Shortly thereafter, MGM was sold and Ladd left the company as an independent. He is currently developing projects for Fox, Universal and Paramount, as well as projects for the independent film market-place. In 2008, he helped shepherd Kevin Sheridan's Leaving Barstow, which won several awards on the film festival circuit.

Ladd spent a portion of 2007 teaching film production at the Savannah College of Art and Design.

He is a member of the Producers Guild of America, the Academy of Motion Picture Arts and Sciences and an emeritus member of the Screen Actors Guild.

Filmography

http://en.wikipedia.org/wiki/David_Ladd#Filmography


American producer and former actor David Ladd is the son of actors Alan Ladd and Sue Carol.

He was born on February 5, 1947 in Los Angeles, California. His professional career in Hollywood began in 1957 with a supporting role in a film starring his father titled The Big Land. As a result of that film's success, Samuel Goldwyn Jr offered him a role as a mute in the 1958 movie The Proud Rebel, once again playing opposite his father and co-starring Olivia de Havilland. For this role, Ladd won a Golden Globe award as the "Best Newcomer of 1958" as well as a special award for "Best Juvenile Actor", and received a Best Supporting Actor nomination. He was also included in Film Daily’s Filmdom’s Famous Five critic’s award. Ladd followed this success with a series of films including The Sad Horse (1959), A Dog of Flanders (1960), Raymie (also 1960) and Misty (1961), as well as appearing in numerous television shows including Bonanza, Zane Grey Theatre, and Shirley Temple’s Story Book Theatre (as Tom Sawyer). Ladd was again included in Film Daily's Filmdom's Famous Five in 1961 for A Dog of Flanders. Ladd's other feature film credits include RPM (1970), The Day of the Locust (1975), The Treasure of Jamaica Reef (1975), Jonathan Livingston Seagull (1977) and The Wild Geese (1978).

In 1982, Ladd began working at Columbia Pictures as a creative executive. Shortly thereafter, his brother-in–law, John Veitch, stepped down as president of Columbia and asked Ladd to join him in establishing a new production company based at Columbia.

Ladd’s first solo producing credit came in the motion picture The Serpent and the Rainbow (1987), based on Wade Davis’ book of the same name. The film was quite successful, and he was subsequently asked to join his half-brother Alan Ladd Jr in forming Pathe Films in 1988. The duo produced several films before acquiring the venerable Metro-Goldwyn-Mayer (MGM).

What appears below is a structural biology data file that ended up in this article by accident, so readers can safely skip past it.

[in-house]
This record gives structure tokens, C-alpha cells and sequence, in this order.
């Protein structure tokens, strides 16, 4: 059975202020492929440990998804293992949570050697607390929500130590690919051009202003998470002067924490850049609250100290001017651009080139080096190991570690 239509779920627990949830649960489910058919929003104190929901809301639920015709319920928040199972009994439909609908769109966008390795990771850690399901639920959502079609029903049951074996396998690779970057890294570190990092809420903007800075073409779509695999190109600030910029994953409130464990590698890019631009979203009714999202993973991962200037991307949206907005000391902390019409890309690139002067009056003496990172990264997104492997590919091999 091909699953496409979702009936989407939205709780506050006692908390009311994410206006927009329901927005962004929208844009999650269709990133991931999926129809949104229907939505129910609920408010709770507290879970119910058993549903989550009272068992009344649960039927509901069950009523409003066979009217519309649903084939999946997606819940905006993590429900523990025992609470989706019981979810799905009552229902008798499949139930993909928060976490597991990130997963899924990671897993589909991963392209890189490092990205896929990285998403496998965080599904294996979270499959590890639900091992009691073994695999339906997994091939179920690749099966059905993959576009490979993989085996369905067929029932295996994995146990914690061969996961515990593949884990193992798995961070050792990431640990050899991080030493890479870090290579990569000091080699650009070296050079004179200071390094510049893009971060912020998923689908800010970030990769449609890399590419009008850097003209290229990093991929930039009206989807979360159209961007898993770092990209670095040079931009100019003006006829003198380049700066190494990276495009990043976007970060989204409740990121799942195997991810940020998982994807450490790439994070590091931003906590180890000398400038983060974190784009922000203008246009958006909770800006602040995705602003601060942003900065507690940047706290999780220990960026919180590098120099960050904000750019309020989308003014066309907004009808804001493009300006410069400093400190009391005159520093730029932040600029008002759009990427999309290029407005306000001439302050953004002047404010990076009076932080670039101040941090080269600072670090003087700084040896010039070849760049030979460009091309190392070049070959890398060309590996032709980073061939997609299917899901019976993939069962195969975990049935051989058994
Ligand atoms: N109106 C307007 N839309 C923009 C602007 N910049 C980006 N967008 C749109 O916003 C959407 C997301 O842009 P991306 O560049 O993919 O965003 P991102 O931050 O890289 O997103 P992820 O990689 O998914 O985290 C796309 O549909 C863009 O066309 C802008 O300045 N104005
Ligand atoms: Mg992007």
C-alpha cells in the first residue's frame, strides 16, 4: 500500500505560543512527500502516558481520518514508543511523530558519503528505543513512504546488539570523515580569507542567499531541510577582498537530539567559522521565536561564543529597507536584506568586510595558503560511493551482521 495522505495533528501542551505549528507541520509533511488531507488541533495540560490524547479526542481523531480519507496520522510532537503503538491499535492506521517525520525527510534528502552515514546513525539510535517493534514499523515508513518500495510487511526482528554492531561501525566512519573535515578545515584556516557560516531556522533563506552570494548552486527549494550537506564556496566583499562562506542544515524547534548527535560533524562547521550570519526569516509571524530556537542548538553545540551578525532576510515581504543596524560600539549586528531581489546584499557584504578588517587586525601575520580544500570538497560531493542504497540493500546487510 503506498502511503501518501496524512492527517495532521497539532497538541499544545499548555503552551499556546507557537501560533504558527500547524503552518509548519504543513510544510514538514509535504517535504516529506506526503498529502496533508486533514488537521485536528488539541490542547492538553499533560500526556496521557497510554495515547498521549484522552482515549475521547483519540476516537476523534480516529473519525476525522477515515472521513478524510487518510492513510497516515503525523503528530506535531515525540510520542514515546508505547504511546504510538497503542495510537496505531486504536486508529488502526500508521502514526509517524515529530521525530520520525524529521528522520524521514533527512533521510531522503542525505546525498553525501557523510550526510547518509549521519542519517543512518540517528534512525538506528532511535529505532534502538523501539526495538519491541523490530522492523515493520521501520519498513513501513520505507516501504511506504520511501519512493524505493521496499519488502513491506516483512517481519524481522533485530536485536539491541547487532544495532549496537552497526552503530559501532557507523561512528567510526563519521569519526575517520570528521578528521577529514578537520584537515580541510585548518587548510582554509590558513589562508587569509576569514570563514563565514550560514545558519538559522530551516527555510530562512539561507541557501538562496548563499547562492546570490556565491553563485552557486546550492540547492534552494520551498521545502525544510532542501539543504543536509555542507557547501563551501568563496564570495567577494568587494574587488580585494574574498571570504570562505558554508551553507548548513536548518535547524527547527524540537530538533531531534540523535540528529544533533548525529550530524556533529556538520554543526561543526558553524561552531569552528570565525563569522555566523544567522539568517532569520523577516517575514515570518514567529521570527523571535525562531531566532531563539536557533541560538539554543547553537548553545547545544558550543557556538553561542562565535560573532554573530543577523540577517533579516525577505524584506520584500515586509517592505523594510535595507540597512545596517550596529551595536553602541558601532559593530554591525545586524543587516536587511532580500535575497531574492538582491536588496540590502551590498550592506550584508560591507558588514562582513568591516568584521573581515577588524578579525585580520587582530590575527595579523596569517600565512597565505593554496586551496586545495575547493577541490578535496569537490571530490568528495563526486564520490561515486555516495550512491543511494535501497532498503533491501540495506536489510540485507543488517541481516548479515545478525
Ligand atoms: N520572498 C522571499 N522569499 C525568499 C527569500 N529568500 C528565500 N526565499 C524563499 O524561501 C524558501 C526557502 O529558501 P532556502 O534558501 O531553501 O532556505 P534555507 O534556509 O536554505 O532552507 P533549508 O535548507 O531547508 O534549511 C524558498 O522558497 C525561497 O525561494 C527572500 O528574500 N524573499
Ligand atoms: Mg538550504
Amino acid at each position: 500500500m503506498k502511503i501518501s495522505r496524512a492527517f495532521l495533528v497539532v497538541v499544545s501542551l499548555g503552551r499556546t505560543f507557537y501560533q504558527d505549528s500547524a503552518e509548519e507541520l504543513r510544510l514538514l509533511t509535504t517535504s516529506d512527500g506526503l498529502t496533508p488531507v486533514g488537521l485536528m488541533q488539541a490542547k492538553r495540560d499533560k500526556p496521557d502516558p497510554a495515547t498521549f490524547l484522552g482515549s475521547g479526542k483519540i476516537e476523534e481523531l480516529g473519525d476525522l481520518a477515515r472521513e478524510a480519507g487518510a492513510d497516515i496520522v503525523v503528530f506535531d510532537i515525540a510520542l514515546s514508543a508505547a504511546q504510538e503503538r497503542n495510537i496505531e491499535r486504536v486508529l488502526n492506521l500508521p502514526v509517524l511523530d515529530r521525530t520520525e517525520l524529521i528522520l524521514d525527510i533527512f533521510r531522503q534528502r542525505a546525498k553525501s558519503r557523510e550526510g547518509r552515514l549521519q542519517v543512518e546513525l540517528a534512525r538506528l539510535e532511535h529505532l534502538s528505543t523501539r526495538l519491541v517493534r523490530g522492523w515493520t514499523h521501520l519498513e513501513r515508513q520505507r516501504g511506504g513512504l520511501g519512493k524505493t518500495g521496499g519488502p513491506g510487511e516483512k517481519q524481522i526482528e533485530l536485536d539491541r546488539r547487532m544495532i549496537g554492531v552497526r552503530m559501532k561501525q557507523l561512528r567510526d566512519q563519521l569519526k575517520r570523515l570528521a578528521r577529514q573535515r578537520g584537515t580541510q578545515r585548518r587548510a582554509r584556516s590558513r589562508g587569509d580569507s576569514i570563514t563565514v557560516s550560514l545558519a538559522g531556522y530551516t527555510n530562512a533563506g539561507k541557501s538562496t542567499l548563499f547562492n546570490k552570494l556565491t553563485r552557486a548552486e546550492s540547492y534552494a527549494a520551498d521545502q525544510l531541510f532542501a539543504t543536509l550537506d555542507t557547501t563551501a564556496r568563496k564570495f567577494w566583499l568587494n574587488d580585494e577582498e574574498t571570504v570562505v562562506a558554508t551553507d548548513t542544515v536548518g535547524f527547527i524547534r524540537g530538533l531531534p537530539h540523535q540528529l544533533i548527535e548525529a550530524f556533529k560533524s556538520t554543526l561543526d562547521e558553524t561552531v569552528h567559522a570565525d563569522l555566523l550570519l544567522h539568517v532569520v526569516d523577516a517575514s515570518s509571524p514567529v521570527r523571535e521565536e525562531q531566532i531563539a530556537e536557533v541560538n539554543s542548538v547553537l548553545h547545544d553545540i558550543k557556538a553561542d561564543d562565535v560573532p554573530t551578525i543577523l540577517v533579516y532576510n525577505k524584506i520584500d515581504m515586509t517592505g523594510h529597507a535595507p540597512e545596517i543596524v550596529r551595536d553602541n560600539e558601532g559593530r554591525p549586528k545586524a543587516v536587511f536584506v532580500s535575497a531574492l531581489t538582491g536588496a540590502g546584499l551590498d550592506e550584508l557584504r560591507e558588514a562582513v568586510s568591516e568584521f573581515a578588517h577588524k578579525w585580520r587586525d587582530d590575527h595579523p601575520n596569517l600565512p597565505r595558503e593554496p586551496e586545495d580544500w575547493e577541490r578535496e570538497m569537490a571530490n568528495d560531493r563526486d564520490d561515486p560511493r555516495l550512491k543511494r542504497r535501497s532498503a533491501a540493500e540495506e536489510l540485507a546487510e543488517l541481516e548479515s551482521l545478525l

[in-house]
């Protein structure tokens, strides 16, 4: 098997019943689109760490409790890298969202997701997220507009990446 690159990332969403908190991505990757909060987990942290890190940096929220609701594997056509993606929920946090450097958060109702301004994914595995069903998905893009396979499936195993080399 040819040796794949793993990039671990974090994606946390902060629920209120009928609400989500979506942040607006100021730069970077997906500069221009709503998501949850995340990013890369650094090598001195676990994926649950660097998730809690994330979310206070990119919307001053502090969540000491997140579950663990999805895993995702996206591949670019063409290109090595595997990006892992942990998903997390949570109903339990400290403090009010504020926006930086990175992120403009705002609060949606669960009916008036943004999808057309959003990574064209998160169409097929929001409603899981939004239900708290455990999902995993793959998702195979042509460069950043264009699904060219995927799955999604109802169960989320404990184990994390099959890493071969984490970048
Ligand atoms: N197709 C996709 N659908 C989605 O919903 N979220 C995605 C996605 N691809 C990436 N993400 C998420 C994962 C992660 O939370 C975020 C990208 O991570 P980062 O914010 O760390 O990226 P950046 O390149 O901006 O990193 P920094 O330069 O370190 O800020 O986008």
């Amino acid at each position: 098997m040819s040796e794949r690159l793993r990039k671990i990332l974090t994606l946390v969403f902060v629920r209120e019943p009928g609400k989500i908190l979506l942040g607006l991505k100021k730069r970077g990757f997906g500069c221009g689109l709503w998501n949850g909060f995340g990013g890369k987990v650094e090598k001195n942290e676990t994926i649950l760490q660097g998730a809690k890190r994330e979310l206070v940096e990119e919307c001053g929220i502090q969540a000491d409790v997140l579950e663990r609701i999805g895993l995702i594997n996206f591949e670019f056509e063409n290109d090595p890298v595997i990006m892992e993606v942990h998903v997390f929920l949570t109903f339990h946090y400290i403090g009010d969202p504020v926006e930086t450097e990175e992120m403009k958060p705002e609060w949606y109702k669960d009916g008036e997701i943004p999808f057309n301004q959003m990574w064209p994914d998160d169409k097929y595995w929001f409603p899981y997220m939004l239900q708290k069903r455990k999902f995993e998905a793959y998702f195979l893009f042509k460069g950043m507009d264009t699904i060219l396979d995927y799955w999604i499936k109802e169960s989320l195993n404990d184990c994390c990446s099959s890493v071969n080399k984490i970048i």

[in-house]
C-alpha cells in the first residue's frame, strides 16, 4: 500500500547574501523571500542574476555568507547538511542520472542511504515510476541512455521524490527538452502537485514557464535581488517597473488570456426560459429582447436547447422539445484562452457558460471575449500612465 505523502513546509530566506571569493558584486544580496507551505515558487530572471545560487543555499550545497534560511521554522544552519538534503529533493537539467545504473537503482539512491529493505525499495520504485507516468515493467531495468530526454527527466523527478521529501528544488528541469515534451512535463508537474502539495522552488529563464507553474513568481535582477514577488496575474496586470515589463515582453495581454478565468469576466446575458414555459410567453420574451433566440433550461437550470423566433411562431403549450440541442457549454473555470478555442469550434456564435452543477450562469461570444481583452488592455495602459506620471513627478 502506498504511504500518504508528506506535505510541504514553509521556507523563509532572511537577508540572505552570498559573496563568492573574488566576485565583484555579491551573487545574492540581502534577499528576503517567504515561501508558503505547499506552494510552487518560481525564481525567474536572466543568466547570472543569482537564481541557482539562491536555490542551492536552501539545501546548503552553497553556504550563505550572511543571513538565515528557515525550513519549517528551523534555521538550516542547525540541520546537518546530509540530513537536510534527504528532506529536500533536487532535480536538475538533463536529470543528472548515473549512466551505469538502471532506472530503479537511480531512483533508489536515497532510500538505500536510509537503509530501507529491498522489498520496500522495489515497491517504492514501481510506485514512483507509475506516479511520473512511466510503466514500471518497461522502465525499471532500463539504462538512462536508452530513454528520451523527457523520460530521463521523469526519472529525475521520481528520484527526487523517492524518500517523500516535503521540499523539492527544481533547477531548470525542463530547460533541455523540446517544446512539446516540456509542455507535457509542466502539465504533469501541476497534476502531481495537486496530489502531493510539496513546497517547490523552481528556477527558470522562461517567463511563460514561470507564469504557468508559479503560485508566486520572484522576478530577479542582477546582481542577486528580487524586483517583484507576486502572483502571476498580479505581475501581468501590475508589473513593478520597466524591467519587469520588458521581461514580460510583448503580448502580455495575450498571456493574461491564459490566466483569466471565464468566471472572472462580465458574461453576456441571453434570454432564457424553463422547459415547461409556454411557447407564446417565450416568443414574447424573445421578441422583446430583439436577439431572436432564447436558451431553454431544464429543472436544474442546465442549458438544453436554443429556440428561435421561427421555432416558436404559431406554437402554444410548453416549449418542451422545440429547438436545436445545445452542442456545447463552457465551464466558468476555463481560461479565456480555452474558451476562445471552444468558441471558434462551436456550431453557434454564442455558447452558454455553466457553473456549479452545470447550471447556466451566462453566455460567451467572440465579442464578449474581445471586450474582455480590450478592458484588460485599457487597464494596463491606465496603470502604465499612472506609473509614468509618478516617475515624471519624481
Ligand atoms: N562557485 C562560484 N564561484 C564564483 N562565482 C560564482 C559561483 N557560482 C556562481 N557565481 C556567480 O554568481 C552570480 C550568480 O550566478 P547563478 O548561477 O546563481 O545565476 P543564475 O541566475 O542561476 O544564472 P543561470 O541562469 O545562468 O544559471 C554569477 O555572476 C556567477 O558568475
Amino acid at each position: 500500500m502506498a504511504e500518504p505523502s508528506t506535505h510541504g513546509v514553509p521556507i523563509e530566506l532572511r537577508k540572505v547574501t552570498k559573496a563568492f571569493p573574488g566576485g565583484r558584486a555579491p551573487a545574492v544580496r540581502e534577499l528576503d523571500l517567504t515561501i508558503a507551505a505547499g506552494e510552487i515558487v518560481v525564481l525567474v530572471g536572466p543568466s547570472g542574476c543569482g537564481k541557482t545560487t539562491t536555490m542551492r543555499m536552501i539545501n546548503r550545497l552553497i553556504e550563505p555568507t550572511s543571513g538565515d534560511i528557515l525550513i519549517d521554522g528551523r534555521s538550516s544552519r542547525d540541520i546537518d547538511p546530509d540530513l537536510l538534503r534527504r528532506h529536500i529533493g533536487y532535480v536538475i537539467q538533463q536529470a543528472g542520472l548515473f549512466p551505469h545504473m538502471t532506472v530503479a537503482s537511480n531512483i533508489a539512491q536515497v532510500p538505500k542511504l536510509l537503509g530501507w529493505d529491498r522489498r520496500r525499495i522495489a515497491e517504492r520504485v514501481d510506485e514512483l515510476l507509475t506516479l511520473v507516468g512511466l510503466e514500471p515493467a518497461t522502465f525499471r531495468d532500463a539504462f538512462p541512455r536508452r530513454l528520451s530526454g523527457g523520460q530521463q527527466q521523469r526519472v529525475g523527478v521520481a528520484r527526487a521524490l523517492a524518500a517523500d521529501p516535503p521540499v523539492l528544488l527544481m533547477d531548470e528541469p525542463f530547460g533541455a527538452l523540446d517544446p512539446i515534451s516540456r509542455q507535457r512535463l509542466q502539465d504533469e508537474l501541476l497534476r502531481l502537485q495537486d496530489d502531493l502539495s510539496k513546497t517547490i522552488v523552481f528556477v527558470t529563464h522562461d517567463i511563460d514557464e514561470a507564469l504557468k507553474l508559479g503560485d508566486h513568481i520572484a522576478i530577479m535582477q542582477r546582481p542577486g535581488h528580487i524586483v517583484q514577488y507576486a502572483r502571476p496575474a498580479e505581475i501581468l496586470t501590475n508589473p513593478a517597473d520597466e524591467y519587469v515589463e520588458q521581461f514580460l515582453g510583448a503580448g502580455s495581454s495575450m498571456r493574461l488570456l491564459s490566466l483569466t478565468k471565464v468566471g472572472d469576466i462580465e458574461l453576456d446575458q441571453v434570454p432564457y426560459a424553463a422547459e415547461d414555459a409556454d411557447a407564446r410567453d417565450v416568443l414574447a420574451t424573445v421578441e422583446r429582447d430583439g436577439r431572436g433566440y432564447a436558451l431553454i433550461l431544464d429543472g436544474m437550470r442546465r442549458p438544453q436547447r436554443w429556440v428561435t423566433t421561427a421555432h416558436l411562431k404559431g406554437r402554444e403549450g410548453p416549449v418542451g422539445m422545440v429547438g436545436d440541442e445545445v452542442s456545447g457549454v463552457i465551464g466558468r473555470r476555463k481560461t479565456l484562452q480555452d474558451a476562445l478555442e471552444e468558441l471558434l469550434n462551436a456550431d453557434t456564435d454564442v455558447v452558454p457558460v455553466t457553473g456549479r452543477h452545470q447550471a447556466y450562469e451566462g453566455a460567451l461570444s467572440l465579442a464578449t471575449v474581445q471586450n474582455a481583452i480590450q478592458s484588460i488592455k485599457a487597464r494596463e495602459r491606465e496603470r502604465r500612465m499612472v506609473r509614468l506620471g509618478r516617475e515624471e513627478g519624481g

Ladd became a senior production executive at MGM and was part of the key team responsible for the resurgence of the studio (1989–1997). He was responsible for a variety of films, including the smash hit Get Shorty (1995).

Ladd left MGM as an executive in 1998, and signed a deal to produce movies for them. His first production was a re-imagining of the hit TV series The Mod Squad, in which he shared an Executive Producer credit with Aaron Spelling, with whom he had first collaborated on The Zane Grey Theatre in 1961.

During this period, MGM changed hands twice, but Ladd was able to continue his productions. He found a manuscript written by John Katzenbach and developed it as a screenplay for the 2002 film, Hart's War, directed by Gregory Hoblit and starring Bruce Willis, Colin Farrell and Terrence Howard. Ladd followed this up with the 2003 comedy A Guy Thing, starring Jason Lee, Julia Stiles and Selma Blair.

Shortly thereafter, MGM was sold and Ladd left the company as an independent. He is currently developing projects for Fox, Universal and Paramount, as well as projects for the independent film marketplace. In 2008, he helped shepherd Kevin Sheridan’s Leaving Barstow, which won several awards on the film festival circuit.

Ladd spent a portion of 2007 teaching film production at the Savannah College of Art and Design.

He is a member of the Producers Guild of America, the Academy of Motion Picture Arts and Sciences and an emeritus member of the Screen Actors Guild.

Source: Wikipedia

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David Alan Ladd's Timeline

1947
February 5, 1947
Los Angeles, Los Angeles County, California, United States
1975
January 14, 1975
Los Angeles, Los Angeles County, California, United States